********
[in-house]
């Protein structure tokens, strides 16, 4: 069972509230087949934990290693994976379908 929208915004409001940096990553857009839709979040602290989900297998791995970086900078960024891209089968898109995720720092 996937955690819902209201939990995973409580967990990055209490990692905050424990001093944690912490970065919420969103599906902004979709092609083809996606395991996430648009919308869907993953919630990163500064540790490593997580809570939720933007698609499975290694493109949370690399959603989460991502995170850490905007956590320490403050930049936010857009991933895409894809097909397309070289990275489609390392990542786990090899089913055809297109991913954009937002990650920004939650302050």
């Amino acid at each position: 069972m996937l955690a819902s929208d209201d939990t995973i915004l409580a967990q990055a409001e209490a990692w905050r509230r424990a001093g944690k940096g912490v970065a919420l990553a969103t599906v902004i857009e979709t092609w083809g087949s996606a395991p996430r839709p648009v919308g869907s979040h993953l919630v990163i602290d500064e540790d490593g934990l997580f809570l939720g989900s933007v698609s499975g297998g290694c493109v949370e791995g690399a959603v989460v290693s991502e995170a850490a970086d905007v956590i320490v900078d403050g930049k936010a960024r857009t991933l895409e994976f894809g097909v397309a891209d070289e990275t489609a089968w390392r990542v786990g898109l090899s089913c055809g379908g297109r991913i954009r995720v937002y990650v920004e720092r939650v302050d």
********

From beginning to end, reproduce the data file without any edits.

[in-house]
């Protein structure tokens, strides 16, 4: 069972509230087949934990290693994976379908 929208915004409001940096990553857009839709979040602290989900297998791995970086900078960024891209089968898109995720720092 996937955690819902209201939990995973409580967990990055209490990692905050424990001093944690912490970065919420969103599906902004979709092609083809996606395991996430648009919308869907993953919630990163500064540790490593997580809570939720933007698609499975290694493109949370690399959603989460991502995170850490905007956590320490403050930049936010857009991933895409894809097909397309070289990275489609390392990542786990090899089913055809297109991913954009937002990650920004939650302050």
């Amino acid at each position: 069972m996937l955690a819902s929208d209201d939990t995973i915004l409580a967990q990055a409001e209490a990692w905050r509230r424990a001093g944690k940096g912490v970065a919420l990553a969103t599906v902004i857009e979709t092609w083809g087949s996606a395991p996430r839709p648009v919308g869907s979040h993953l919630v990163i602290d500064e540790d490593g934990l997580f809570l939720g989900s933007v698609s499975g297998g290694c493109v949370e791995g690399a959603v989460v290693s991502e995170a850490a970086d905007v956590i320490v900078d403050g930049k936010a960024r857009t991933l895409e994976f894809g097909v397309a891209d070289e990275t489609a089968w390392r990542v786990g898109l090899s089913c055809g379908g297109r991913i954009r995720v937002y990650v920004e720092r939650v302050d």